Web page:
Distort > Polar Kaleidoscope
This is an interesting effect I came across while attempting to replicate Madjik's Polar Transformation plugin:
What it basically does is it takes an image, does a polar transformation of it, and then reflects that in a kaleidoscope-like way. You end up with a kaleidoscope that uses a warped version of the entire image rather than just a triangular piece. The image will mirror itself around the circle and also along various "spokes". In any case, let's take a look at it.
Pieces -- The number of times the image reflects around the circle. If this is set to 1, then there will be one point of reflection, or if "Full Transform" is on, it'll just be a polar transformation of the image. If this is set to 0, you'll end up reflecting the first pixel along every point in the y axis around the circle. While even numbers make sense and odd numbers are at least smooth, they don't necessarily do what you'd expect. The below setting can help in those cases.
Piece Fine-Tuning -- Because of how this plugin works, you can have partial kaleidoscopes. If Pieces is set to 4 and Fine-Tuning is set to 0.5, then your kaleidoscope has 4.5 pieces. This effectively means that you get 4 full pieces and two half pieces. Piece Fine-Tuning also helps you tweak odd-numbered pieces to get what you want.
Zoom Out -- Allows you to zoom in or out. As you zoom out, you'll see more spoke reflections, and since pieces are more spread out, higher piece numbers tend to look better.
Piece Reflect -- By default, pieces placed around a circle will reflect each other, creating a smooth appearance. If you set this to "Wrap" you'll instead get edges. This is similar to the regular Kaleidoscope's "Reflective Mode" setting.
Zoom Reflect -- Similarly, pieces which radiate out from the center will reflect each other. If you set this to "Wrap", you'll instead get edges between different pieces.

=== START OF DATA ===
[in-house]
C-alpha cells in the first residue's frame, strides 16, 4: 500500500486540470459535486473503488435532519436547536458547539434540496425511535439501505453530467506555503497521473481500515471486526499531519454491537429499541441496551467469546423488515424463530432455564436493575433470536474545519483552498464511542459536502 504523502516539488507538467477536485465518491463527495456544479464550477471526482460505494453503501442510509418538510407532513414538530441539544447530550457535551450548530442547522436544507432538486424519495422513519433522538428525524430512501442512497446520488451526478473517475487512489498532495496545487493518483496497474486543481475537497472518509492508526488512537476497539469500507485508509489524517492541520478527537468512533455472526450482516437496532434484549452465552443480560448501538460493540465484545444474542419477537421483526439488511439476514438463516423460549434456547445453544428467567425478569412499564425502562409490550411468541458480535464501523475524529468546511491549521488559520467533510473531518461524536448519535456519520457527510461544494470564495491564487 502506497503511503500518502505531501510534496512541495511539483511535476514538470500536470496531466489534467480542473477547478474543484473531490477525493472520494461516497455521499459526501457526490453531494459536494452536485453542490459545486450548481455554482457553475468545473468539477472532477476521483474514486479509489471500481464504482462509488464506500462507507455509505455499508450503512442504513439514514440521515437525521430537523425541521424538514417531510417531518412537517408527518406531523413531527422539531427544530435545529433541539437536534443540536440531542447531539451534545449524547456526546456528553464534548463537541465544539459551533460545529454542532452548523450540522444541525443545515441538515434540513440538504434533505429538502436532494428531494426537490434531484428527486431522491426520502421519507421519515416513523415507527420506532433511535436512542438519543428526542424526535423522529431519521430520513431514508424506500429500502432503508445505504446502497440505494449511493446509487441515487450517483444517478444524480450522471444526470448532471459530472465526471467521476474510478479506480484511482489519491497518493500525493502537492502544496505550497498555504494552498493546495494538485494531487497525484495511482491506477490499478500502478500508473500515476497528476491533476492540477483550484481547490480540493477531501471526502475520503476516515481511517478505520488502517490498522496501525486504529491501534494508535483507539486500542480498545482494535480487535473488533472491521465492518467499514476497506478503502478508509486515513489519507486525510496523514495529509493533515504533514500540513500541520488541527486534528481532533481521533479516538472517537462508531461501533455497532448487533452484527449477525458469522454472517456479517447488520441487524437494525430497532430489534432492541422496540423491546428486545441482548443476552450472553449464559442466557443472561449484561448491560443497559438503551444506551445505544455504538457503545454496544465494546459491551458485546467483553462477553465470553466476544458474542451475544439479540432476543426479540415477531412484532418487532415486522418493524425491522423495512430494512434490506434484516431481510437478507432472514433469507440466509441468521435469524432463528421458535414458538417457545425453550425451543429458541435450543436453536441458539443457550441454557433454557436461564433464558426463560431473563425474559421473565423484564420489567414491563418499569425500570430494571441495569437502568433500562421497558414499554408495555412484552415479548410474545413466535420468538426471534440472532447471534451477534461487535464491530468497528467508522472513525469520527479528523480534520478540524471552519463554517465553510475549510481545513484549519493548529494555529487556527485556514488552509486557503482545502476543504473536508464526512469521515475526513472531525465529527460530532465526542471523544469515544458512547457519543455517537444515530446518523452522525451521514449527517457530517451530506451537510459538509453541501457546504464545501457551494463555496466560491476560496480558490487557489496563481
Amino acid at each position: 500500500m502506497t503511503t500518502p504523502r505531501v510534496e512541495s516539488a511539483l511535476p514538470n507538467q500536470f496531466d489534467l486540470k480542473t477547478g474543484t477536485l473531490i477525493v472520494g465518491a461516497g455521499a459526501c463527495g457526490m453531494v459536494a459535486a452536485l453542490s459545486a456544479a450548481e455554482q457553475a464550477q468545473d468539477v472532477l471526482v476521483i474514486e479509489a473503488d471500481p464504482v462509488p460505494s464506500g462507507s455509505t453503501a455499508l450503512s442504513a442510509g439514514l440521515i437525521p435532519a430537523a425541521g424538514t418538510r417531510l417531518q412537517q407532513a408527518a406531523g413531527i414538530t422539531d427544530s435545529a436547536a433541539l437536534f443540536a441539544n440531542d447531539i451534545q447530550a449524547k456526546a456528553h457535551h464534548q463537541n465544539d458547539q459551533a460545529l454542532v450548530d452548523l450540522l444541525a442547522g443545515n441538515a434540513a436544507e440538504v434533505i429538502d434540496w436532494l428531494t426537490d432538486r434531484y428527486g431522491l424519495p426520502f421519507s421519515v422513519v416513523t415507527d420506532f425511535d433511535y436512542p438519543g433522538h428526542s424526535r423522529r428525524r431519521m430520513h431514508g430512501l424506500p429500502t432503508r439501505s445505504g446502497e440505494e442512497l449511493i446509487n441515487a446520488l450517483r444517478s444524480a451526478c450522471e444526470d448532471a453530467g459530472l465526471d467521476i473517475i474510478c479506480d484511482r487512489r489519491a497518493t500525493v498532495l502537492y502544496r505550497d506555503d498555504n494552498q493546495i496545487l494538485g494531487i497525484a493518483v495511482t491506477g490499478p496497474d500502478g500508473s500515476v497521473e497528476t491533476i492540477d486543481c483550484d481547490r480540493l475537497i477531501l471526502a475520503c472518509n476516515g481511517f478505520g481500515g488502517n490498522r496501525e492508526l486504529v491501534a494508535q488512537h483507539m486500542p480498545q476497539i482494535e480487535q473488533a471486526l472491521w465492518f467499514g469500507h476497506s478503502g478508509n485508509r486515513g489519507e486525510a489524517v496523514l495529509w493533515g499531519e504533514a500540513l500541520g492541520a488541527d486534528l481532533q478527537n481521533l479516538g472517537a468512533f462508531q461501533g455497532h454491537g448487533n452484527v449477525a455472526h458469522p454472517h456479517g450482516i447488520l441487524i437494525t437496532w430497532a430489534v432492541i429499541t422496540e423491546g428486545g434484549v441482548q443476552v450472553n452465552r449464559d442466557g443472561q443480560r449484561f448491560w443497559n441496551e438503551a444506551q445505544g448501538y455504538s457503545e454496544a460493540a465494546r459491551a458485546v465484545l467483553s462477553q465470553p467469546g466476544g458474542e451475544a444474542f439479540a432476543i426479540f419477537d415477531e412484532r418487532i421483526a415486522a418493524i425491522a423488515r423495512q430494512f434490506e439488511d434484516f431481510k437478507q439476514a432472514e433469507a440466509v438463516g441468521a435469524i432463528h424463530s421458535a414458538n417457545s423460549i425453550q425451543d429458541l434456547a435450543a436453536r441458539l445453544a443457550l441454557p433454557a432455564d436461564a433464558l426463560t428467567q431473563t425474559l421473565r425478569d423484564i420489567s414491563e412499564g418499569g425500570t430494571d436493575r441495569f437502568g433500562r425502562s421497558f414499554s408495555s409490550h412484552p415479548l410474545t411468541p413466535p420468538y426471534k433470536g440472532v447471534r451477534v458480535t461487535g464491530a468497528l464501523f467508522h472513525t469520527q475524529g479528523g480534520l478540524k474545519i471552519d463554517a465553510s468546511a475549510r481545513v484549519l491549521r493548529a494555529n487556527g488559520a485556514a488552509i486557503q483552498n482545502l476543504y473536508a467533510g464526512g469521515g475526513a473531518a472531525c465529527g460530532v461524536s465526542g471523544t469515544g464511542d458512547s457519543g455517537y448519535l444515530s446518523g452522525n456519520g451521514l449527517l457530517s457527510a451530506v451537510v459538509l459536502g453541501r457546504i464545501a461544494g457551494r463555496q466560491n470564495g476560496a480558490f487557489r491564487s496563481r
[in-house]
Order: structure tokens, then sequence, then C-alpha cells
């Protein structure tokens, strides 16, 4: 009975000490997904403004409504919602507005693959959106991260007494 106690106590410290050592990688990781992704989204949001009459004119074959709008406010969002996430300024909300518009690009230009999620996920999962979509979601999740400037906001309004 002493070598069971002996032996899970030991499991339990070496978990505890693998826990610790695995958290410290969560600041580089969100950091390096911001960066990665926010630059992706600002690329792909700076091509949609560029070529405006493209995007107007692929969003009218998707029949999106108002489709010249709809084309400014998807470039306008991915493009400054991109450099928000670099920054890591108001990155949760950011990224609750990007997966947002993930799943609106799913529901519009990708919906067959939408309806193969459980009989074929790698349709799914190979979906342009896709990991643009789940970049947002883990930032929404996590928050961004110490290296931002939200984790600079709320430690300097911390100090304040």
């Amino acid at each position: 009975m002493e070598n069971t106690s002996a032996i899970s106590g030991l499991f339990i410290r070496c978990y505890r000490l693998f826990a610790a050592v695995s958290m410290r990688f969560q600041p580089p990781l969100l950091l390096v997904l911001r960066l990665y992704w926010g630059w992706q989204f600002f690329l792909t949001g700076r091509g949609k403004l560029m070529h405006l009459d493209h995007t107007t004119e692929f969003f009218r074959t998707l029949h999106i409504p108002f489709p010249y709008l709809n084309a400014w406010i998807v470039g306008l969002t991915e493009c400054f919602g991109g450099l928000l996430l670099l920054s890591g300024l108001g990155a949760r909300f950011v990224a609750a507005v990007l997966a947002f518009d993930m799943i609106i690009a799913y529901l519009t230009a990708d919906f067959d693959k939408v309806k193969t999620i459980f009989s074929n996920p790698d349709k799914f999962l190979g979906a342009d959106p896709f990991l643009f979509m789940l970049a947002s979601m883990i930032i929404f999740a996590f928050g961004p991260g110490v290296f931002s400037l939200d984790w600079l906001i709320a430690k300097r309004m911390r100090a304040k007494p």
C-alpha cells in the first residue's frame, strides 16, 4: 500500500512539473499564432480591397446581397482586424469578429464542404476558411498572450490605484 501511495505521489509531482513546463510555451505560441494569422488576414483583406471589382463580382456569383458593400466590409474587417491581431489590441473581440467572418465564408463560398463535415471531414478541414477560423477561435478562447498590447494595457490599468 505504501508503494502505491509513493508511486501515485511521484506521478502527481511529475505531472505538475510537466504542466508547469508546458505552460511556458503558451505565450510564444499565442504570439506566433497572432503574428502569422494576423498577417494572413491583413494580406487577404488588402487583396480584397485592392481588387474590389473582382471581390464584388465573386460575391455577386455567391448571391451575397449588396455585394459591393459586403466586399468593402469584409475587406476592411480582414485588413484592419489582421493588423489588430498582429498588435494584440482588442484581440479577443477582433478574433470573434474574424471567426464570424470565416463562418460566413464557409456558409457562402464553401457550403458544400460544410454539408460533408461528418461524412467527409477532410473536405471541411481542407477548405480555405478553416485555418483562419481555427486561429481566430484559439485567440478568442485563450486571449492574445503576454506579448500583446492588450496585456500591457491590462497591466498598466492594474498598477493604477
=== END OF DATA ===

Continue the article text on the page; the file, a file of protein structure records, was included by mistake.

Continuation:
Full Transform -- This fixes odd numbered pieces -- you'll get the exact number of pieces you're expecting. Unfortunately, all this does is a normal polar transformation, so there's a good likelihood you'll have an "edge" on the left where the ends meet.
Quality -- This helps prevent sharp edges, but it's basically a lie. I'm working on a better solution, but this should at least help for the time being.
In any case, let's look at these settings individually:
Here's an initial image. I've outlined each edge so you can see how everything transforms, however I'll show off the smoothness of the effect later in this post.
This is the basic setting. 6 pieces, a decent amount of zoom, everything reflecting. Notice that the purple and green edges don't touch, nor do the red and yellow edges. Everything's getting mirrored so the basic effect is smoother.
Pieces set to 10 and 2 respectively.
Here's some Piece fine-tuning: Pieces set to 2 and Fine-Tuning set to 0.5, for an effective 2.5-piece kaleidoscope.
What it looks like when you Zoom Out.
Here's what this effect normally looks like -- all the pieces smoothly reflect into one another.
This has Piece Reflect set to "Wrap", which highlights the "spokes"
This has Zoom Reflect set to Wrap, highlighting the circles.
Here's what "Full Transform" and Pieces=1 looks like. If you zoom in a bit it looks like Madjik's polar transformation rotated to a -90 degree angle, though there seem to be some subtle differences in the warping algorithms even then.
Things still to do
Get quality working better
Allow you to rotate and/or move the resulting image around
Clean the code and release the source code